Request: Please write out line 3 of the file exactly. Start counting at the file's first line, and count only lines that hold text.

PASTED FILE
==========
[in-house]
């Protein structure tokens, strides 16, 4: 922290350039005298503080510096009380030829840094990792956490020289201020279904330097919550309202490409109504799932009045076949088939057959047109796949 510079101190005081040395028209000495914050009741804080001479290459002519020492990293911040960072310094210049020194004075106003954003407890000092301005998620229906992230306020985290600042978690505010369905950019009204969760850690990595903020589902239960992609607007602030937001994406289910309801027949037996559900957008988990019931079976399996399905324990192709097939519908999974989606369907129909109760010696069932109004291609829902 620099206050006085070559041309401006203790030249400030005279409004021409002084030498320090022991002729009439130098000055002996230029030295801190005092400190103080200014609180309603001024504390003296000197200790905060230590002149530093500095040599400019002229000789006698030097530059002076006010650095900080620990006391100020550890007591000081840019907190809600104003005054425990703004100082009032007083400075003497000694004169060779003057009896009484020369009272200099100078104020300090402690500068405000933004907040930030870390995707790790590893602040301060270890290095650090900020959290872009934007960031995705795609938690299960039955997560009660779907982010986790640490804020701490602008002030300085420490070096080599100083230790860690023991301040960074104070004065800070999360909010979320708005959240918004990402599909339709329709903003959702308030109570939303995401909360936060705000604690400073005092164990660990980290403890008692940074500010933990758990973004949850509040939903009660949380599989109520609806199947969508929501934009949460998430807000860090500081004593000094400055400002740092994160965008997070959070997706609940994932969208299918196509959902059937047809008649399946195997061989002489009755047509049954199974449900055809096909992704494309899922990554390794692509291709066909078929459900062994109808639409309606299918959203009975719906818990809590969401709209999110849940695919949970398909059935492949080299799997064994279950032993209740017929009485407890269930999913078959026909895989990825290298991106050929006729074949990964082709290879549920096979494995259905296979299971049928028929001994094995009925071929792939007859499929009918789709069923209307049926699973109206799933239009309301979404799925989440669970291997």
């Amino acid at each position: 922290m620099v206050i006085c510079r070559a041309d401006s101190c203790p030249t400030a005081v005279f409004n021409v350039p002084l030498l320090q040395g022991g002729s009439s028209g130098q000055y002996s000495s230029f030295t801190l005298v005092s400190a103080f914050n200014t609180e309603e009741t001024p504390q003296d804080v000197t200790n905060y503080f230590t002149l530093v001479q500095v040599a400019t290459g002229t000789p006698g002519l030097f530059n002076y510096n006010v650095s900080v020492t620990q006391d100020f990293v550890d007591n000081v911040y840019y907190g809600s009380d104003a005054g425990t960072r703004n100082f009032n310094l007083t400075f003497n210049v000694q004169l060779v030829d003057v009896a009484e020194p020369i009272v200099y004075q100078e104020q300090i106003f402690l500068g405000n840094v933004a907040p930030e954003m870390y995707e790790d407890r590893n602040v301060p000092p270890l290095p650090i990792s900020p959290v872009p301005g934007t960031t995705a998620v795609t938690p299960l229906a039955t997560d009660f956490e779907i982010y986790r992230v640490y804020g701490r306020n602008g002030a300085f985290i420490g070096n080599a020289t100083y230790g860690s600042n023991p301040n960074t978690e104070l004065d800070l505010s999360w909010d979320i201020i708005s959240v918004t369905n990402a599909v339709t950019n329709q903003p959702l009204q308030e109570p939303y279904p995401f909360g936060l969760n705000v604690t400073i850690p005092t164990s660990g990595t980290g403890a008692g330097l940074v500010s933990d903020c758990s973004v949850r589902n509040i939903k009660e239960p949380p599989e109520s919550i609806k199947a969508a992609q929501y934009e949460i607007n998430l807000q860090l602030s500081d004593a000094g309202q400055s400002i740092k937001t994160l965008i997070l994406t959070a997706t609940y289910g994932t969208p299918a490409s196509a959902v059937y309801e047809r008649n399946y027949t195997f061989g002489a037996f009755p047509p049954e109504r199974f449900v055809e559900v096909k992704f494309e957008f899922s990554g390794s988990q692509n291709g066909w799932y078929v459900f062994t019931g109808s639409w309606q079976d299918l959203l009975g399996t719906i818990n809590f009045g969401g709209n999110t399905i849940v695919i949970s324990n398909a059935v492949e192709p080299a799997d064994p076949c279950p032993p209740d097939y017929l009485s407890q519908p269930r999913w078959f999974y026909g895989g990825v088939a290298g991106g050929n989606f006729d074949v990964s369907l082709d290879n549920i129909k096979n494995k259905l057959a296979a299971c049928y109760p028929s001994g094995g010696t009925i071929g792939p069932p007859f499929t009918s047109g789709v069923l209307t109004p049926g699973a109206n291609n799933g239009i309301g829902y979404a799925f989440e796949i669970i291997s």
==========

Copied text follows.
């Amino acid at each position: 922290m620099v206050i006085c510079r070559a041309d401006s101190c203790p030249t400030a005081v005279f409004n021409v350039p002084l030498l320090q040395g022991g002729s009439s028209g130098q000055y002996s000495s230029f030295t801190l005298v005092s400190a103080f914050n200014t609180e309603e009741t001024p504390q003296d804080v000197t200790n905060y503080f230590t002149l530093v001479q500095v040599a400019t290459g002229t000789p006698g002519l030097f530059n002076y510096n006010v650095s900080v020492t620990q006391d100020f990293v550890d007591n000081v911040y840019y907190g809600s009380d104003a005054g425990t960072r703004n100082f009032n310094l007083t400075f003497n210049v000694q004169l060779v030829d003057v009896a009484e020194p020369i009272v200099y004075q100078e104020q300090i106003f402690l500068g405000n840094v933004a907040p930030e954003m870390y995707e790790d407890r590893n602040v301060p000092p270890l290095p650090i990792s900020p959290v872009p301005g934007t960031t995705a998620v795609t938690p299960l229906a039955t997560d009660f956490e779907i982010y986790r992230v640490y804020g701490r306020n602008g002030a300085f985290i420490g070096n080599a020289t100083y230790g860690s600042n023991p301040n960074t978690e104070l004065d800070l505010s999360w909010d979320i201020i708005s959240v918004t369905n990402a599909v339709t950019n329709q903003p959702l009204q308030e109570p939303y279904p995401f909360g936060l969760n705000v604690t400073i850690p005092t164990s660990g990595t980290g403890a008692g330097l940074v500010s933990d903020c758990s973004v949850r589902n509040i939903k009660e239960p949380p599989e109520s919550i609806k199947a969508a992609q929501y934009e949460i607007n998430l807000q860090l602030s500081d004593a000094g309202q400055s400002i740092k937001t994160l965008i997070l994406t959070a997706t609940y289910g994932t969208p299918a490409s196509a959902v059937y309801e047809r008649n399946y027949t195997f061989g002489a037996f009755p047509p049954e109504r199974f449900v055809e559900v096909k992704f494309e957008f899922s990554g390794s988990q692509n291709g066909w799932y078929v459900f062994t019931g109808s639409w309606q079976d299918l959203l009975g399996t719906i818990n809590f009045g969401g709209n999110t399905i849940v695919i949970s324990n398909a059935v492949e192709p080299a799997d064994p076949c279950p032993p209740d097939y017929l009485s407890q519908p269930r999913w078959f999974y026909g895989g990825v088939a290298g991106g050929n989606f006729d074949v990964s369907l082709d290879n549920i129909k096979n494995k259905l057959a296979a299971c049928y109760p028929s001994g094995g010696t009925i071929g792939p069932p007859f499929t009918s047109g789709v069923l209307t109004p049926g699973a109206n291609n799933g239009i309301g829902y979404a799925f989440e796949i669970i291997s």